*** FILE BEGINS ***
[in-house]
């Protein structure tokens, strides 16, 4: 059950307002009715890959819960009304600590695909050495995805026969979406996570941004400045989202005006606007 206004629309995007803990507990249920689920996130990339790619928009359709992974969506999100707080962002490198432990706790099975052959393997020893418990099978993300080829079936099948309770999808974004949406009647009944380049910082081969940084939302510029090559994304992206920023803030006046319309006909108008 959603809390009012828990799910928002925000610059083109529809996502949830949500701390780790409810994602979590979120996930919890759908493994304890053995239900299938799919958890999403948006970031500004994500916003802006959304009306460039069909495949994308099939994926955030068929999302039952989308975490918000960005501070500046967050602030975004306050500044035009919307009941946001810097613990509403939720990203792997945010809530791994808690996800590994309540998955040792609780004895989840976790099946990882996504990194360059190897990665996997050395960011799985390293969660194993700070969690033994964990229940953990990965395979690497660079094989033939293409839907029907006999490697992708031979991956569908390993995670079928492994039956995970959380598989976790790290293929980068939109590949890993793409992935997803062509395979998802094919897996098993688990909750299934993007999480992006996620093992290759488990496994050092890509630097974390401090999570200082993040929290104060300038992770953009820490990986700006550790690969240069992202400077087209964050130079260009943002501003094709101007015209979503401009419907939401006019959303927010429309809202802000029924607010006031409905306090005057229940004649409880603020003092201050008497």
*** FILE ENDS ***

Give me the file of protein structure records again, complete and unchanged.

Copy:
[in-house]
């Protein structure tokens, strides 16, 4: 059950307002009715890959819960009304600590695909050495995805026969979406996570941004400045989202005006606007 206004629309995007803990507990249920689920996130990339790619928009359709992974969506999100707080962002490198432990706790099975052959393997020893418990099978993300080829079936099948309770999808974004949406009647009944380049910082081969940084939302510029090559994304992206920023803030006046319309006909108008 959603809390009012828990799910928002925000610059083109529809996502949830949500701390780790409810994602979590979120996930919890759908493994304890053995239900299938799919958890999403948006970031500004994500916003802006959304009306460039069909495949994308099939994926955030068929999302039952989308975490918000960005501070500046967050602030975004306050500044035009919307009941946001810097613990509403939720990203792997945010809530791994808690996800590994309540998955040792609780004895989840976790099946990882996504990194360059190897990665996997050395960011799985390293969660194993700070969690033994964990229940953990990965395979690497660079094989033939293409839907029907006999490697992708031979991956569908390993995670079928492994039956995970959380598989976790790290293929980068939109590949890993793409992935997803062509395979998802094919897996098993688990909750299934993007999480992006996620093992290759488990496994050092890509630097974390401090999570200082993040929290104060300038992770953009820490990986700006550790690969240069992202400077087209964050130079260009943002501003094709101007015209979503401009419907939401006019959303927010429309809202802000029924607010006031409905306090005057229940004649409880603020003092201050008497």